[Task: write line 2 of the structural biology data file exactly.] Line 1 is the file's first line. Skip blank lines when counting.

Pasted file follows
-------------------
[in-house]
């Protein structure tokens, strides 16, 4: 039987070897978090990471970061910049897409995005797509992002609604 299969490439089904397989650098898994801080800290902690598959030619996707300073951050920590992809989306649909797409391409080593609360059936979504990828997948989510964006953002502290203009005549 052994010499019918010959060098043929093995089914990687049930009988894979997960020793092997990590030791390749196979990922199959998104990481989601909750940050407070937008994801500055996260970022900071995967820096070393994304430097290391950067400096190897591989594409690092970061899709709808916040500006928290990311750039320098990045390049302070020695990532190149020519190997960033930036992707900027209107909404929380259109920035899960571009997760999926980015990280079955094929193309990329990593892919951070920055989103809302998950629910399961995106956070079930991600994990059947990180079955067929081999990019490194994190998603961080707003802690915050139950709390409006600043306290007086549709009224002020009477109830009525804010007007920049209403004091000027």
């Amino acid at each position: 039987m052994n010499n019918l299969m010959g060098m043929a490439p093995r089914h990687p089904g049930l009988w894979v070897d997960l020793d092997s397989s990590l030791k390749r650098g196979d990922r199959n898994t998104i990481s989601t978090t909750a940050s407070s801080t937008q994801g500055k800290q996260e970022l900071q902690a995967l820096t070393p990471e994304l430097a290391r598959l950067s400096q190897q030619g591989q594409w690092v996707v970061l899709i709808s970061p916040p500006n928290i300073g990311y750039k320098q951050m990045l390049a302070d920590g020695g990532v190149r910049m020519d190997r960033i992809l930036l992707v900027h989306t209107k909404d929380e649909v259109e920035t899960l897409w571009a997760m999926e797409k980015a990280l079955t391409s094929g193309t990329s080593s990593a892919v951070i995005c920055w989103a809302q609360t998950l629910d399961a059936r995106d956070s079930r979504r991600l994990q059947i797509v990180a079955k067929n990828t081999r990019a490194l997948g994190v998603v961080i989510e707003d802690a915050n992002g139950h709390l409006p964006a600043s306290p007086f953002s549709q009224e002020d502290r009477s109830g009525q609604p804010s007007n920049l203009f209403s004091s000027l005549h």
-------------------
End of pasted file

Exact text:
């Protein structure tokens, strides 16, 4: 039987070897978090990471970061910049897409995005797509992002609604 299969490439089904397989650098898994801080800290902690598959030619996707300073951050920590992809989306649909797409391409080593609360059936979504990828997948989510964006953002502290203009005549 052994010499019918010959060098043929093995089914990687049930009988894979997960020793092997990590030791390749196979990922199959998104990481989601909750940050407070937008994801500055996260970022900071995967820096070393994304430097290391950067400096190897591989594409690092970061899709709808916040500006928290990311750039320098990045390049302070020695990532190149020519190997960033930036992707900027209107909404929380259109920035899960571009997760999926980015990280079955094929193309990329990593892919951070920055989103809302998950629910399961995106956070079930991600994990059947990180079955067929081999990019490194994190998603961080707003802690915050139950709390409006600043306290007086549709009224002020009477109830009525804010007007920049209403004091000027």